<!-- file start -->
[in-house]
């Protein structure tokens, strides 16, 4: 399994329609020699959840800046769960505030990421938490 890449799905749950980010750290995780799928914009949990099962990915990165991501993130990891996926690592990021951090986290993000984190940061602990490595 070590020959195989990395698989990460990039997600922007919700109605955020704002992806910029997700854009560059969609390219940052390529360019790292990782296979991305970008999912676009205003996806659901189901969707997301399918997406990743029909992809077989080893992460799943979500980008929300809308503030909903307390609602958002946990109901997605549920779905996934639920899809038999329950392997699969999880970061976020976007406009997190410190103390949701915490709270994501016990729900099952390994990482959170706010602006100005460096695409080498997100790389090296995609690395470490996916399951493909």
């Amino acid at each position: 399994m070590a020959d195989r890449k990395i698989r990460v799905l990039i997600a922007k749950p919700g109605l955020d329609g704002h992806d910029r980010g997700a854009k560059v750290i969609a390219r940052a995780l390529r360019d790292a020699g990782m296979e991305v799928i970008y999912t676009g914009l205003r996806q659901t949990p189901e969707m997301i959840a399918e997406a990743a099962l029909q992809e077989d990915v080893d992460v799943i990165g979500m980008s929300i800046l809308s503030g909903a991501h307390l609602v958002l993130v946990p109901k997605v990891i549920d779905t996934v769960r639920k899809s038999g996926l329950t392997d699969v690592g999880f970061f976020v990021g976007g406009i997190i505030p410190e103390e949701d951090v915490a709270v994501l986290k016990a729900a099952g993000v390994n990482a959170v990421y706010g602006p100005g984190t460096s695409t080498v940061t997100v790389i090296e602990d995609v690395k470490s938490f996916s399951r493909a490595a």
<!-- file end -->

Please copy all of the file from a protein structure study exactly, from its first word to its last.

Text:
[in-house]
């Protein structure tokens, strides 16, 4: 399994329609020699959840800046769960505030990421938490 890449799905749950980010750290995780799928914009949990099962990915990165991501993130990891996926690592990021951090986290993000984190940061602990490595 070590020959195989990395698989990460990039997600922007919700109605955020704002992806910029997700854009560059969609390219940052390529360019790292990782296979991305970008999912676009205003996806659901189901969707997301399918997406990743029909992809077989080893992460799943979500980008929300809308503030909903307390609602958002946990109901997605549920779905996934639920899809038999329950392997699969999880970061976020976007406009997190410190103390949701915490709270994501016990729900099952390994990482959170706010602006100005460096695409080498997100790389090296995609690395470490996916399951493909």
């Amino acid at each position: 399994m070590a020959d195989r890449k990395i698989r990460v799905l990039i997600a922007k749950p919700g109605l955020d329609g704002h992806d910029r980010g997700a854009k560059v750290i969609a390219r940052a995780l390529r360019d790292a020699g990782m296979e991305v799928i970008y999912t676009g914009l205003r996806q659901t949990p189901e969707m997301i959840a399918e997406a990743a099962l029909q992809e077989d990915v080893d992460v799943i990165g979500m980008s929300i800046l809308s503030g909903a991501h307390l609602v958002l993130v946990p109901k997605v990891i549920d779905t996934v769960r639920k899809s038999g996926l329950t392997d699969v690592g999880f970061f976020v990021g976007g406009i997190i505030p410190e103390e949701d951090v915490a709270v994501l986290k016990a729900a099952g993000v390994n990482a959170v990421y706010g602006p100005g984190t460096s695409t080498v940061t997100v790389i090296e602990d995609v690395k470490s938490f996916s399951r493909a490595a």